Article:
If you sent me a message on Twitter, email or pigeon post, please give me a few days to dig out of the pile that awaits me. You might recall that I mentioned I was off to do some backpacking and climbing in Grand Teton National Park and then eventually would make it to Yellowstone National Park. Yes, the crowds were real, especially for those who stuck to the traditional schedule of sightseeing between 9 a.m. and 5 p.m. I took the early morning and late evening approach and never encountered the infamous parking lot traffic jams. It's that tactic that allowed me to take a ride in an empty T.E.D.D.Y., the autonomous vehicle that is being piloted in Yellowstone this summer.
The car, however, didn't work as advertised. It could drive, turn corners and stop on a dime. But the fancy technology features VW had promised were either absent or broken. The company's programmers hadn't yet figured out how to update the car's software remotely. Its futuristic head-up display that was supposed to flash speed, directions and other data onto the windshield didn't function.
At GM's CES keynote, the company showed off a number of Cadillac vehicles, both real and imagined, to explain its vision for the future of transport. On the fantastic side, the company presented two concept vehicles that it says will exemplify its "halo portfolio." First up is a single-seater drone, a VTOL craft with a 90kW battery, that can travel from rooftop-to-rooftop at up to 90 kilometers (56 miles) per hour. Second is the "Personal Autonomous Vehicle," a self-driving box on wheels. GM says the craft behaves more like a "mobile living room" with an environment that can be fine-tuned to suit your needs.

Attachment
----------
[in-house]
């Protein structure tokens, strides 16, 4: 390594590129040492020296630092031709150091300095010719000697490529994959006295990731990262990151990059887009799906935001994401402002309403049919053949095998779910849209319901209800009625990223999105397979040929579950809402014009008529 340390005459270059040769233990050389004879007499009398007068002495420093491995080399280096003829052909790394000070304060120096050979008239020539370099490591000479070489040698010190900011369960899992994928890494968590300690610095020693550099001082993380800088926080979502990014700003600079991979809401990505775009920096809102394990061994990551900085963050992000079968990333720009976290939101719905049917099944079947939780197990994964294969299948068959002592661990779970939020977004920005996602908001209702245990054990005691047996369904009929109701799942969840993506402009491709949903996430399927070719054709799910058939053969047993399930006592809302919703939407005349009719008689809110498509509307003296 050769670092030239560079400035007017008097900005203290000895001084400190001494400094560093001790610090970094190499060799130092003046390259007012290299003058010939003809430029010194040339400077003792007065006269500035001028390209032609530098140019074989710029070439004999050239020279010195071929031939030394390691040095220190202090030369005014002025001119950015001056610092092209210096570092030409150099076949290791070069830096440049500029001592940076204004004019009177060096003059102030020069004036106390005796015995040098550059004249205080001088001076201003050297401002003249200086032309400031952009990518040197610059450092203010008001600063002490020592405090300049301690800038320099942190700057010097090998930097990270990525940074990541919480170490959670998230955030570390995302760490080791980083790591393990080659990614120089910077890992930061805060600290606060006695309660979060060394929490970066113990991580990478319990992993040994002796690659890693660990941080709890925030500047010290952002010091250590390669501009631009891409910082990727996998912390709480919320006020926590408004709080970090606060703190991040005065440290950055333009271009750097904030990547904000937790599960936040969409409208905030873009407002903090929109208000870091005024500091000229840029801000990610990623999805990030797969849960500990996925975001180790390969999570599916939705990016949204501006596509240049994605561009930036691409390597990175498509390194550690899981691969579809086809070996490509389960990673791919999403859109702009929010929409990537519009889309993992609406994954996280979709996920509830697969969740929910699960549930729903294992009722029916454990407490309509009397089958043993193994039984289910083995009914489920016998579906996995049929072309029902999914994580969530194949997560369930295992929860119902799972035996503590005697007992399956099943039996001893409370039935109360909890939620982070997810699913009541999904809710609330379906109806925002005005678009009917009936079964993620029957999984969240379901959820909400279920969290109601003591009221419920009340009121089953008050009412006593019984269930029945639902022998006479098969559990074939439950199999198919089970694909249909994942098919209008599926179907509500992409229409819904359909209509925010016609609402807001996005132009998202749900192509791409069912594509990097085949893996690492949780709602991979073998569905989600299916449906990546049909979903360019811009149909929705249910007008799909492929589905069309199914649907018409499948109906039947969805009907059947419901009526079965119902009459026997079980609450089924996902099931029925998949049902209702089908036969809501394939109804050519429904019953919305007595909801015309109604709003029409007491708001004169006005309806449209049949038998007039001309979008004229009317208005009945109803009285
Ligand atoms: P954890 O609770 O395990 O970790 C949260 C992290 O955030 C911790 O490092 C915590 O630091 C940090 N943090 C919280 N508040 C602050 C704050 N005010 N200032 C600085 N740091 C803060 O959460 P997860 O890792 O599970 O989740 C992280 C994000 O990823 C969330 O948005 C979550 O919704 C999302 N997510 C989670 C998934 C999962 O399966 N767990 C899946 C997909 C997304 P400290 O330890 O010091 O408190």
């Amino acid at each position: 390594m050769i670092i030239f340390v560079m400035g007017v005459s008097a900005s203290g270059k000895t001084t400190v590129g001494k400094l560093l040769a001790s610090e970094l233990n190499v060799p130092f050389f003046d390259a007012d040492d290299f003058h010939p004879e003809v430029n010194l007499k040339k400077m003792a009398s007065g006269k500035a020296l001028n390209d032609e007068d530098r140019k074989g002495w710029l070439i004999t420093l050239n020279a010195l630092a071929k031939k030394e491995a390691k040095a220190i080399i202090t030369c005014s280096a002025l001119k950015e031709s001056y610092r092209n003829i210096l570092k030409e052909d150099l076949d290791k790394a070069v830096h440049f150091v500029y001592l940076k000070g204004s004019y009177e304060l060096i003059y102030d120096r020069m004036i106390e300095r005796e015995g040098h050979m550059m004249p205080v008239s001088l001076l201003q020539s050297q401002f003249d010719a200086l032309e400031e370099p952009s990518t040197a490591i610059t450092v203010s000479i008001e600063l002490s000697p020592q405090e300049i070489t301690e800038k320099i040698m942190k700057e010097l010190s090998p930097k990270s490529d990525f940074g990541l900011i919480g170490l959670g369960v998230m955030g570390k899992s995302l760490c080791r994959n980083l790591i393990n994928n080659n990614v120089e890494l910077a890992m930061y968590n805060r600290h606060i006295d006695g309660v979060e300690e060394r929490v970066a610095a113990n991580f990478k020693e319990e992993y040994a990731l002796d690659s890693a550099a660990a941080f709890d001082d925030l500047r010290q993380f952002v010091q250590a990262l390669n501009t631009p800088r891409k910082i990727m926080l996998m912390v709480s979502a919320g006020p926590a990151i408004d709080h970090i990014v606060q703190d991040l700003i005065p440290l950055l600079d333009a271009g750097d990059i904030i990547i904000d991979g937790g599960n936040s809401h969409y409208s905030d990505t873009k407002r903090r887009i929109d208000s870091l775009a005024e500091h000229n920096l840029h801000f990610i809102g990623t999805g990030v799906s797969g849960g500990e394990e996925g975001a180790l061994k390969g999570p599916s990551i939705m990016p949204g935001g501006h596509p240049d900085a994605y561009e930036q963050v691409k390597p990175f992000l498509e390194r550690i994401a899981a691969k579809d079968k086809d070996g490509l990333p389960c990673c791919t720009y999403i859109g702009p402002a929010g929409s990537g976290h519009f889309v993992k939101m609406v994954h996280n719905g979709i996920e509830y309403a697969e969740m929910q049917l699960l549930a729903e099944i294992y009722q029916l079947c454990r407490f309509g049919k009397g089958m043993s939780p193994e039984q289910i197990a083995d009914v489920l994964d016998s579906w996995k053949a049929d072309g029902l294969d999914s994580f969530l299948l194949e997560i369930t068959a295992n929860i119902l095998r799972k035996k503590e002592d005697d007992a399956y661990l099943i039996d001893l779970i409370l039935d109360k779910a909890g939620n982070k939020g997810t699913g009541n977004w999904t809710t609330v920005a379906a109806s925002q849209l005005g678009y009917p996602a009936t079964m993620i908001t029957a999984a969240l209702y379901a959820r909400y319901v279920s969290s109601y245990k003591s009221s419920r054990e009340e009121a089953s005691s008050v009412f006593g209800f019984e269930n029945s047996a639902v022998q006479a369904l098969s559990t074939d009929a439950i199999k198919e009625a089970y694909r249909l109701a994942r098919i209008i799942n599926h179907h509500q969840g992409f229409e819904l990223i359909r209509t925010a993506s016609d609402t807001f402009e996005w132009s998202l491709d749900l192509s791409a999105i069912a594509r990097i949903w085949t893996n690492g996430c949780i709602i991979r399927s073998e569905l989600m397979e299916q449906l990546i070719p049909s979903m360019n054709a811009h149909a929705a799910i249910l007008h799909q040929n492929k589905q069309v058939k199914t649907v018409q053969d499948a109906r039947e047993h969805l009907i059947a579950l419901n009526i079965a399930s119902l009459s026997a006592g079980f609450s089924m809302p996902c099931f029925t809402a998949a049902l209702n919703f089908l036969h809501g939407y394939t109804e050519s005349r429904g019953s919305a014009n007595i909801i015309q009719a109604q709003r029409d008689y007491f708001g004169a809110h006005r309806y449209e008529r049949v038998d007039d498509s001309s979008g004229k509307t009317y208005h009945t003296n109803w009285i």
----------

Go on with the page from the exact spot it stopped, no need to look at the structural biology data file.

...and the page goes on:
As a product of Gen X, I am perhaps among the last generation to be obsessed with the notion of car ownership. I love the different body designs. I love how each one drives differently. I love the history and culture that surrounds the different automotive brands. I love the activity of going out for rides with no objective other than to take the top down on my Camaro convertible and drive.
The full-self driving car is about to take a step closer to reality. Tesla CEO Elon Musk said Tuesday that the test version of company's Autopilot system will be released in "a month or so." While he didn't describe its capabilities, Musk said that once it's out, "you'll see what it's like. It's clearly going to work." A number of startups and established automakers have been racing to develop self-driving technology.